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Association of Glycemic Control Trajectory with Short-Term Mortality in Diabetes Patients with High Cardiovascular Risk: a Joint Latent Class Modeling Study.

Raghavan S, Liu WG, Berkowitz SA, Barón AE, Plomondon ME, Maddox TM, Reusch JEB, Ho PM, Caplan L. Association of Glycemic Control Trajectory with Short-Term Mortality in Diabetes Patients with High Cardiovascular Risk: a Joint Latent Class Modeling Study. Journal of general internal medicine. 2020 Aug 1; 35(8):2266-2273.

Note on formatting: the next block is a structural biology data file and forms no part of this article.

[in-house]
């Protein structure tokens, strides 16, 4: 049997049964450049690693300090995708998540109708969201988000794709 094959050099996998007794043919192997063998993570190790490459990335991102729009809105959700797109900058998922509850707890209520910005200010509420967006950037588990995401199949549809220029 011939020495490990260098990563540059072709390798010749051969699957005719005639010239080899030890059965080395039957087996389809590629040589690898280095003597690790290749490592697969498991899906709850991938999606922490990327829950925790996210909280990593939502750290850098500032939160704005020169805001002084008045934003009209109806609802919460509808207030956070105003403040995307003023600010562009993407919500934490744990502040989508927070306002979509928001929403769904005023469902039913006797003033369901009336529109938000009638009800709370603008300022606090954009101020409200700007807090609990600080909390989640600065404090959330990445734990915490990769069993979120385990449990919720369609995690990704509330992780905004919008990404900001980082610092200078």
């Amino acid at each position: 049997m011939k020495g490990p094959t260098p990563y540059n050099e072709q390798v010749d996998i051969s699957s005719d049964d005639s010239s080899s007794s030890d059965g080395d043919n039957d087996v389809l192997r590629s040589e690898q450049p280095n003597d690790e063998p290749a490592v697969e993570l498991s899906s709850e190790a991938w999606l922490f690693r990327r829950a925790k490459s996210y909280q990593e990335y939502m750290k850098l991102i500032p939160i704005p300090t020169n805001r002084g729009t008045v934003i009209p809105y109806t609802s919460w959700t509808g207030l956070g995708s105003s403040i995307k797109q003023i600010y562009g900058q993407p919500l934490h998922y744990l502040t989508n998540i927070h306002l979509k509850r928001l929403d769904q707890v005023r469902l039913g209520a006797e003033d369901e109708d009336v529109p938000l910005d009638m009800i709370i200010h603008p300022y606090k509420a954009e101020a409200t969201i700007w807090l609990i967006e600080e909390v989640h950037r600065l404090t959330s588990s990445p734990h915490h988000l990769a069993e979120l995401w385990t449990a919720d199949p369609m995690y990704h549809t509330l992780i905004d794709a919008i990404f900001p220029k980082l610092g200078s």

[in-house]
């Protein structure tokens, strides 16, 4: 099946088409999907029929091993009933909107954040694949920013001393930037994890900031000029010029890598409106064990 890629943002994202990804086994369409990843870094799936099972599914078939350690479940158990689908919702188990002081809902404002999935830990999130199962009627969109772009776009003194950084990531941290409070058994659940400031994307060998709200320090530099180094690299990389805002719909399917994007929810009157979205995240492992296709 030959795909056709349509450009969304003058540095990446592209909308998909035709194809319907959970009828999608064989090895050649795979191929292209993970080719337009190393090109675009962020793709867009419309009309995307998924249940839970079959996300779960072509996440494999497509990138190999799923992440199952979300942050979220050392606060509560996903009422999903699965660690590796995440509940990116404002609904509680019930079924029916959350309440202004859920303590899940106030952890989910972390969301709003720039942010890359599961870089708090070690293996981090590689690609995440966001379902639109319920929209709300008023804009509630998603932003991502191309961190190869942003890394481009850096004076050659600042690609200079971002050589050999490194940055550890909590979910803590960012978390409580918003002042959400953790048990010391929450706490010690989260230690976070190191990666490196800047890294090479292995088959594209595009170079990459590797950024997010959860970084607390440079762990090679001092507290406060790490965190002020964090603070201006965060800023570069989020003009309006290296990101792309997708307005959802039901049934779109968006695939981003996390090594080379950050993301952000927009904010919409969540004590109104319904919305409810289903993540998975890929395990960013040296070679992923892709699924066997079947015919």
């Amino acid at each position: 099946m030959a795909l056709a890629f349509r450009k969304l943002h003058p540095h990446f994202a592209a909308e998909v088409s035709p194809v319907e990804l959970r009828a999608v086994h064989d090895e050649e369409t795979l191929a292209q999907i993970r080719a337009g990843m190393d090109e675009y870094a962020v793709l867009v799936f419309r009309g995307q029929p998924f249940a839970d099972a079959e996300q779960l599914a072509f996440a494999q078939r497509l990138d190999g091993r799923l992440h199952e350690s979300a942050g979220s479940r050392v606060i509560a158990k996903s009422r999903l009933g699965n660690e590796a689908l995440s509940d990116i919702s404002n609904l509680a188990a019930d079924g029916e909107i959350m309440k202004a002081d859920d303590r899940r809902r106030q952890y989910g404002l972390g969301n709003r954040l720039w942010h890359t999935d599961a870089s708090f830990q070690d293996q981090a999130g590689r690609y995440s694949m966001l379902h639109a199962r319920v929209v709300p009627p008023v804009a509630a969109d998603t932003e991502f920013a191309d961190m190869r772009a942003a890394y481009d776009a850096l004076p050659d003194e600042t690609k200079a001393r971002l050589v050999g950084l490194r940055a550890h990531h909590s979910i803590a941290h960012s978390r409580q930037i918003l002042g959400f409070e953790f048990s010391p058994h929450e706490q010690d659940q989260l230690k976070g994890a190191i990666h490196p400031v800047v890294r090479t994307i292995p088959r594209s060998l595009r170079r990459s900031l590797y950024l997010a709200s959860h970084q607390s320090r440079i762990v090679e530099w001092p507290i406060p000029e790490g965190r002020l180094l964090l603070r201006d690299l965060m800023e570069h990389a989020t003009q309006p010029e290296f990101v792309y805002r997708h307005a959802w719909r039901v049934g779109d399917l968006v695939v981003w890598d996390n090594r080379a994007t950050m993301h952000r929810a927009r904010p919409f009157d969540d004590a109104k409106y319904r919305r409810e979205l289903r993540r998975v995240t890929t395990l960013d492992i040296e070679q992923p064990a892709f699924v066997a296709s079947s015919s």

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BACKGROUND: The relationship between risk factor or biomarker trajectories and contemporaneous short-term clinical outcomes is poorly understood. In diabetes patients, it is unknown whether hemoglobin A1c (HbA1c) trajectories are associated with clinical outcomes and can inform care in scenarios in which a single HbA1c is uninformative, for example, after a diagnosis of coronary artery disease (CAD). OBJECTIVE: To compare associations of HbA1c trajectories and single HbA1c values with short-term mortality in diabetes patients evaluated for CAD DESIGN: Retrospective observational cohort study PARTICIPANTS: Diabetes patients (n = 7780) with and without angiographically defined CAD MAIN MEASURES: We used joint latent class mixed models to simultaneously fit HbA1c trajectories and estimate association with 2-year mortality after cardiac catheterization, adjusting for clinical and demographic covariates. KEY RESULTS: Three HBA1c trajectory classes were identified: individuals with stable glycemia (class A; n = 6934 [89%]; mean baseline HbA1c 6.9%), with declining HbA1c (class B; n = 364 [4.7%]; mean baseline HbA1c 11.6%), and with increasing HbA1c (class C; n = 482 [6.2%]; mean baseline HbA1c 8.5%). HbA1c trajectory class was associated with adjusted 2-year mortality (3.0% [95% CI 2.8, 3.2] for class A, 3.1% [2.1, 4.2] for class B, and 4.2% [3.4, 4.9] for class C; global P = 0.047, P = 0.03 comparing classes A and C, P > 0.05 for other pairwise comparisons). Baseline HbA1c was not associated with 2-year mortality (P =  0.85; hazard ratios 1.01 [0.96, 1.06] and 1.02 [0.95, 1.10] for HbA1c 7-9% and 9%, respectively, relative to HbA1c < 7%). The association between HbA1c trajectories and mortality did not differ between those with and without CAD (interaction P = 0.1). CONCLUSIONS: In clinical settings where single HbA1c measurements provide limited information, HbA1c trajectories may help stratify risk of complications in diabetes patients. Joint latent class modeling provides a generalizable approach to examining relationships between biomarker trajectories and clinical outcomes in the era of near-universal adoption of electronic health records.

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